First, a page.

In this latest edition of Topics to Watch, we take a look at how elements of good design are becoming mainstream, shaping our experiences and influencing the way we think, design and create.
Since long before the days of online marketing, copywriting has been creating iconic language that not only sells products but also captures the feeling of the times. The most successful taglines go beyond marketing or advertising to often become as much a part of history as words from an award-winning poet or novelist. Today, in the era of digital marketing and social media, copywriting has evolved from an iconic art form to somewhat of a science, utilizing key words and search optimization to ensure success for brands.
In a world where many items are mass-produced, the return to the ancient art form of engraving allows people to put their stamp on something, personalize it and make their mark. Engraving involves incising or carving a design onto a myriad of materials from wood to glass to metal, leather and jewelry. Technology has revolutionized engraving with routers and lasers (even 3D laser printers) that work faster and more precisely, allowing for more creativity. And with several retailers not only providing tools for engraving and wood working but also offering how-to tips and lessons, engraving has become even more accessible.
Industrial design is the study of function and form and the connection between product, user and environment. It influences nearly all of our surroundings, from the office we work in and the products we use, to the chairs we sit on and the homes we live in. One design style that’s getting increased attention is the De Stijl movement. De Stijl (Dutch for “The Style”) began in 1917, sparking modernism and highlighting simplicity, form and function in design and beyond. Expect to see elements of influence from geometrical shapes on different planes using primary colors come alive in fashion, interior design, product design and architecture.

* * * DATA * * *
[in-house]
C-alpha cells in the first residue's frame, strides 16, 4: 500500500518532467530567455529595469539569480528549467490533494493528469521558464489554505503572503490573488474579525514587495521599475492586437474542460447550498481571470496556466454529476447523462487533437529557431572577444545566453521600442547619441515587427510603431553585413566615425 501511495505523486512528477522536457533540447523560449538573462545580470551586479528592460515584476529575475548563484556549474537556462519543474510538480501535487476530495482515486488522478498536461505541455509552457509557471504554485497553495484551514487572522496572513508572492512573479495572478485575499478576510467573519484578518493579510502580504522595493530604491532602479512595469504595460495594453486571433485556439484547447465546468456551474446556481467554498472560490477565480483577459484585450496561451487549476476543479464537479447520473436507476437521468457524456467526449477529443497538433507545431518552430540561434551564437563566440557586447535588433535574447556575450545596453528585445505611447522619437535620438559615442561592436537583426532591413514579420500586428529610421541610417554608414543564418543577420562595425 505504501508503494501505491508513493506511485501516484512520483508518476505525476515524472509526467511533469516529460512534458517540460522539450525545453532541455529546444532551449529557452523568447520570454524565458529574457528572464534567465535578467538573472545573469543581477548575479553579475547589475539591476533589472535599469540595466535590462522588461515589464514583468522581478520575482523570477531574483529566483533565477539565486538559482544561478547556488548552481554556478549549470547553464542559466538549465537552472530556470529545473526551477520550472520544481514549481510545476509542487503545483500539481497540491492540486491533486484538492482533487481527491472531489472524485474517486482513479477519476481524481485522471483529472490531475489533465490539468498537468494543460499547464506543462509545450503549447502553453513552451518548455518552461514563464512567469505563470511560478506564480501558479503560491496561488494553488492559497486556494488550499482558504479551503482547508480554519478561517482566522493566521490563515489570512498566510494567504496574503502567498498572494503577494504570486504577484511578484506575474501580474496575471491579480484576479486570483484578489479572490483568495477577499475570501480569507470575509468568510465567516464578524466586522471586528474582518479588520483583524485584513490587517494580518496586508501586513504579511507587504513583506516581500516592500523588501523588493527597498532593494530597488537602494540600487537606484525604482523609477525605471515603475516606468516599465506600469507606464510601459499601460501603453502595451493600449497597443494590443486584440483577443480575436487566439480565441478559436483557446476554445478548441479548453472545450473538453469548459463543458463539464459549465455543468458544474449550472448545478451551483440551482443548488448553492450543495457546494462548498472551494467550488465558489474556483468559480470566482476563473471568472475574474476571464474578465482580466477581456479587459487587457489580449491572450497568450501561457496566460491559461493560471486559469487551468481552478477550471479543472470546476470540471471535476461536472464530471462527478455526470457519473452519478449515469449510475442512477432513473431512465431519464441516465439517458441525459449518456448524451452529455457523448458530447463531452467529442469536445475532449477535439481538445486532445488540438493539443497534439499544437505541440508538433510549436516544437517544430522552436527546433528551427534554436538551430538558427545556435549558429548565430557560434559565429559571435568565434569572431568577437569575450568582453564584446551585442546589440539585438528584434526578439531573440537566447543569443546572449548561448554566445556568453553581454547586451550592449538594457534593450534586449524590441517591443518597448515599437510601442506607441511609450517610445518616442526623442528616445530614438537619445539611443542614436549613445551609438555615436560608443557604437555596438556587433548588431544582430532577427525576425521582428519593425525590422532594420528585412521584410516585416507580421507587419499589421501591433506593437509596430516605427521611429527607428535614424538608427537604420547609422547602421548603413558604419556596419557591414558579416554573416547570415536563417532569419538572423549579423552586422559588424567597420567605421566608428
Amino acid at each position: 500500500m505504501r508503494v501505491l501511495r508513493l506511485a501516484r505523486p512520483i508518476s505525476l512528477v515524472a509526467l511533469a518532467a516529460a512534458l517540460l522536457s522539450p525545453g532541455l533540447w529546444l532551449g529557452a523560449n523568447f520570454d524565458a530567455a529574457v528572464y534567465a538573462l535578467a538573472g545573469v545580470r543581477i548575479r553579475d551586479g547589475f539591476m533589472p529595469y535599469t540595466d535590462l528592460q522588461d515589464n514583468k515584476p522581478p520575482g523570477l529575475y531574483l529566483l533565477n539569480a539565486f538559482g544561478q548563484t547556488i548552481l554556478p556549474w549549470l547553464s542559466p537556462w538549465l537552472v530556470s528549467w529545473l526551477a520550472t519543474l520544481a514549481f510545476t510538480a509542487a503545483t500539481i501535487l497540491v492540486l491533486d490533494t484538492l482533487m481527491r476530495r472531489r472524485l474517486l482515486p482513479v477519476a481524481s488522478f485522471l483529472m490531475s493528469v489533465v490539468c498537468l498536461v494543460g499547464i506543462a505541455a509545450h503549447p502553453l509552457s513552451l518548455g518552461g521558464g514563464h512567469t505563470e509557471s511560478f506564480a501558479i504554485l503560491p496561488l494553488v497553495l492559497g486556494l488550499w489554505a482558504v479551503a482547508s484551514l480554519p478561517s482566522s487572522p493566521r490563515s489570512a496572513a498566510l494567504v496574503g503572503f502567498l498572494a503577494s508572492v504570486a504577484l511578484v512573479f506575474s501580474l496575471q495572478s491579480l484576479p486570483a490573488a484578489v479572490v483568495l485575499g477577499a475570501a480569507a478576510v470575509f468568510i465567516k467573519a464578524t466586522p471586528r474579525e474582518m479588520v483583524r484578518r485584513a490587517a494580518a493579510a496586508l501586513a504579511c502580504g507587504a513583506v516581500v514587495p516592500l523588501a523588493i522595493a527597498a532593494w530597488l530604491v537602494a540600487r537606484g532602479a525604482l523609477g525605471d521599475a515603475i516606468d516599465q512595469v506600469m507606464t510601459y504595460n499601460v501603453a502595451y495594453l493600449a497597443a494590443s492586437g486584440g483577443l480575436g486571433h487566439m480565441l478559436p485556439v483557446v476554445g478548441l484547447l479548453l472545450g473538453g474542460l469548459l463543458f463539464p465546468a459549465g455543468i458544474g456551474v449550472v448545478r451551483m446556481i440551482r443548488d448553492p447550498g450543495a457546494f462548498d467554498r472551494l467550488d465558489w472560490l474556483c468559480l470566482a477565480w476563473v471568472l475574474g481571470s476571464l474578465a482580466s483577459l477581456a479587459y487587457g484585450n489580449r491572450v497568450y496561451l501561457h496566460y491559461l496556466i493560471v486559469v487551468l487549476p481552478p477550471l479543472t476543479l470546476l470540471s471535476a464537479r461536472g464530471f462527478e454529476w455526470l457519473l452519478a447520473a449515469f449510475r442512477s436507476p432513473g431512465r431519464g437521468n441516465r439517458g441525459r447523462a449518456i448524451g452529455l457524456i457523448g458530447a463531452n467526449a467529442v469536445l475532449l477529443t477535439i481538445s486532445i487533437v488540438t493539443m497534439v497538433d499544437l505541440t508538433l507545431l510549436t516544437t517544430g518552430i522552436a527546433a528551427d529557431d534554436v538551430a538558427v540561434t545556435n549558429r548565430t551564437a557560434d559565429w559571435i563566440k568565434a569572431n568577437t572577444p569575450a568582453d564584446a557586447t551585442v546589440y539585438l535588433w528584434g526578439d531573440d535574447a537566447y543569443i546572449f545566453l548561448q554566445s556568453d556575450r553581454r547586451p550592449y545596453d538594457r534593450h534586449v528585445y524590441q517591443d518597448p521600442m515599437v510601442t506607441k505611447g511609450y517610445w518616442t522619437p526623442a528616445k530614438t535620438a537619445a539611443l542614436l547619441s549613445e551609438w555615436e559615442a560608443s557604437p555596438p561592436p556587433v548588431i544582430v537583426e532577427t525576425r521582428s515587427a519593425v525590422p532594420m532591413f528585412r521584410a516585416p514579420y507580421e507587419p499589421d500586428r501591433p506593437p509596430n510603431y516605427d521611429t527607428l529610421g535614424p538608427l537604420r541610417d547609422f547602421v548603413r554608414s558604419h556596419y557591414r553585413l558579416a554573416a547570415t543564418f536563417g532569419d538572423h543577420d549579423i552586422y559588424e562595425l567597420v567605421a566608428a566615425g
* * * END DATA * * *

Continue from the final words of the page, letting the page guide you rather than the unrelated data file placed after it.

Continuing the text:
Fashion trends are often a reaction to the world we live in, so it’s no surprise that maternity fashion has undergone a style revolution. In 1993, maternity clothes took a turn when the Family and Medical Leave Act was passed, giving women job security and the freedom to stop hiding their pregnancies with caftans and tent dresses. Now, maternity clothes are no longer a fashion wasteland but rather a booming market. With the rise of celebrity culture, pregnancy fashion has received even more of a spotlight. Stylish moms wear bodycon dresses and fashionable form-fitting clothes to highlight their changing bodies. And retailers have taken notice. Fast fashion has made maternity clothes more accessible, with moms renting and swapping maternity clothes on social media.
Sportswear as streetwear has gone mainstream. So mainstream in fact, that a dictionary recently added “athleisure” to its entries, defining it as “casual clothing designed to be worn for both exercising and for general use.”1 The trend has indeed gained so much traction that it can no longer be ignored by luxury fashion houses, with many launching their own sportswear lines and saturating the market. So where to, athleisure fans? The future of sportswear might be in smart fabrics. Fashion house incubators, like Manufacture NY, will take sportswear to the next level, playing with fibers, garment fit, fabrics and wearable technology.
As more technology companies create products to improve and simplify our lives, we’ve become more intertwined with digital platforms, interacting with certain interfaces on a daily basis. What was once a topic generally discussed among only those in Silicon Valley and Corporate America, user experience (often shortened to “UX”) is now a topic of conversation among the greater population. This can be seen through the latest call for a redesign of the user experience of voting.